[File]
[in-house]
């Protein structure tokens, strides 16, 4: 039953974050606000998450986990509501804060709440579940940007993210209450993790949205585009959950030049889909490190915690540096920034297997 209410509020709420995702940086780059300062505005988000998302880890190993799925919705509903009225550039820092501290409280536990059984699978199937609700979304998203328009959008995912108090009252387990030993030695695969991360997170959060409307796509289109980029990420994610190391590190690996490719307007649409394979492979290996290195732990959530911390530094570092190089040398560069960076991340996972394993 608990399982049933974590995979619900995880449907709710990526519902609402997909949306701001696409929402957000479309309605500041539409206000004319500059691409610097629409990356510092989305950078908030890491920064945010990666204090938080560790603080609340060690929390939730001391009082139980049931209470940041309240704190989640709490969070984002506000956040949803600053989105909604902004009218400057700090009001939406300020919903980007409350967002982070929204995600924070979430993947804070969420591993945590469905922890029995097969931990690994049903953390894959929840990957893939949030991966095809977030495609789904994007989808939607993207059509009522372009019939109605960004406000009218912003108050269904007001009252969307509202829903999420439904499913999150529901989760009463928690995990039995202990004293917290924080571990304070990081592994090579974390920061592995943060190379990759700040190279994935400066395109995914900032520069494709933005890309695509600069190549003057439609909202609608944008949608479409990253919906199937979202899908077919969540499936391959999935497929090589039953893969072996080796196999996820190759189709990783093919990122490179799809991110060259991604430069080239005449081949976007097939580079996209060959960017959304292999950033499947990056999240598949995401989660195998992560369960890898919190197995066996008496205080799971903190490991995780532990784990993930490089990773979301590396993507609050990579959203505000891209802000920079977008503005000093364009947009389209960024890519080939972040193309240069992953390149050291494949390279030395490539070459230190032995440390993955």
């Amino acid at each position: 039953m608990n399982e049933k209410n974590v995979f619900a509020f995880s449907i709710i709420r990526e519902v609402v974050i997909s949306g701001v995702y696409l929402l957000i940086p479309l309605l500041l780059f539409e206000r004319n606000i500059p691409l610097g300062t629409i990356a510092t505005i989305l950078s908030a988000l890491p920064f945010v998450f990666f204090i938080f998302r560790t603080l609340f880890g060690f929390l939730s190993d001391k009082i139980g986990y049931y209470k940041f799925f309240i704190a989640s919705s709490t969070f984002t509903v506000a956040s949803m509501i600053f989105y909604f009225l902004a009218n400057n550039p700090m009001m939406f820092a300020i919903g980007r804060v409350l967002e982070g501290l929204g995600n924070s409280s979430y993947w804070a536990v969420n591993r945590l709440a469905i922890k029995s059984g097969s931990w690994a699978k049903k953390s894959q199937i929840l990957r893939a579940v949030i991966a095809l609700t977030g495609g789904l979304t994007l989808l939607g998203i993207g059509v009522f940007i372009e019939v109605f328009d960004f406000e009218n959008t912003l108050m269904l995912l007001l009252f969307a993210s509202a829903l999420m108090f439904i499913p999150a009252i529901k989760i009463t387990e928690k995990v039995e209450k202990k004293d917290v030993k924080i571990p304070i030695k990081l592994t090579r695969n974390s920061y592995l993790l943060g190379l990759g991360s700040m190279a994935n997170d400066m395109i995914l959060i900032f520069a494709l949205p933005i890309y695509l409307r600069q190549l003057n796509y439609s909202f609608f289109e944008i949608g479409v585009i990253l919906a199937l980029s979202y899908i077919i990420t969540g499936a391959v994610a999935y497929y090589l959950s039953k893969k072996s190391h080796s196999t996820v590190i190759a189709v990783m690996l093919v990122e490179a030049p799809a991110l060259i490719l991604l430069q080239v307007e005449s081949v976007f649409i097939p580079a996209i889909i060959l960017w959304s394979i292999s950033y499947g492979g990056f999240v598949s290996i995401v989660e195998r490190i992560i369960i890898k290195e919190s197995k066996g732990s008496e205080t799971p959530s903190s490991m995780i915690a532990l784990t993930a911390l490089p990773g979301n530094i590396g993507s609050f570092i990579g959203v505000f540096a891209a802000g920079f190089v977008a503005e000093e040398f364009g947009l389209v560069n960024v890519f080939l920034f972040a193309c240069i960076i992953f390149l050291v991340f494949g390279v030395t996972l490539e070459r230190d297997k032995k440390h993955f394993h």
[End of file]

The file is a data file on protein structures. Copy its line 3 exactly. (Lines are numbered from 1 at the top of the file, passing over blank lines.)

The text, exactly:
């Amino acid at each position: 039953m608990n399982e049933k209410n974590v995979f619900a509020f995880s449907i709710i709420r990526e519902v609402v974050i997909s949306g701001v995702y696409l929402l957000i940086p479309l309605l500041l780059f539409e206000r004319n606000i500059p691409l610097g300062t629409i990356a510092t505005i989305l950078s908030a988000l890491p920064f945010v998450f990666f204090i938080f998302r560790t603080l609340f880890g060690f929390l939730s190993d001391k009082i139980g986990y049931y209470k940041f799925f309240i704190a989640s919705s709490t969070f984002t509903v506000a956040s949803m509501i600053f989105y909604f009225l902004a009218n400057n550039p700090m009001m939406f820092a300020i919903g980007r804060v409350l967002e982070g501290l929204g995600n924070s409280s979430y993947w804070a536990v969420n591993r945590l709440a469905i922890k029995s059984g097969s931990w690994a699978k049903k953390s894959q199937i929840l990957r893939a579940v949030i991966a095809l609700t977030g495609g789904l979304t994007l989808l939607g998203i993207g059509v009522f940007i372009e019939v109605f328009d960004f406000e009218n959008t912003l108050m269904l995912l007001l009252f969307a993210s509202a829903l999420m108090f439904i499913p999150a009252i529901k989760i009463t387990e928690k995990v039995e209450k202990k004293d917290v030993k924080i571990p304070i030695k990081l592994t090579r695969n974390s920061y592995l993790l943060g190379l990759g991360s700040m190279a994935n997170d400066m395109i995914l959060i900032f520069a494709l949205p933005i890309y695509l409307r600069q190549l003057n796509y439609s909202f609608f289109e944008i949608g479409v585009i990253l919906a199937l980029s979202y899908i077919i990420t969540g499936a391959v994610a999935y497929y090589l959950s039953k893969k072996s190391h080796s196999t996820v590190i190759a189709v990783m690996l093919v990122e490179a030049p799809a991110l060259i490719l991604l430069q080239v307007e005449s081949v976007f649409i097939p580079a996209i889909i060959l960017w959304s394979i292999s950033y499947g492979g990056f999240v598949s290996i995401v989660e195998r490190i992560i369960i890898k290195e919190s197995k066996g732990s008496e205080t799971p959530s903190s490991m995780i915690a532990l784990t993930a911390l490089p990773g979301n530094i590396g993507s609050f570092i990579g959203v505000f540096a891209a802000g920079f190089v977008a503005e000093e040398f364009g947009l389209v560069n960024v890519f080939l920034f972040a193309c240069i960076i992953f390149l050291v991340f494949g390279v030395t996972l490539e070459r230190d297997k032995k440390h993955f394993h």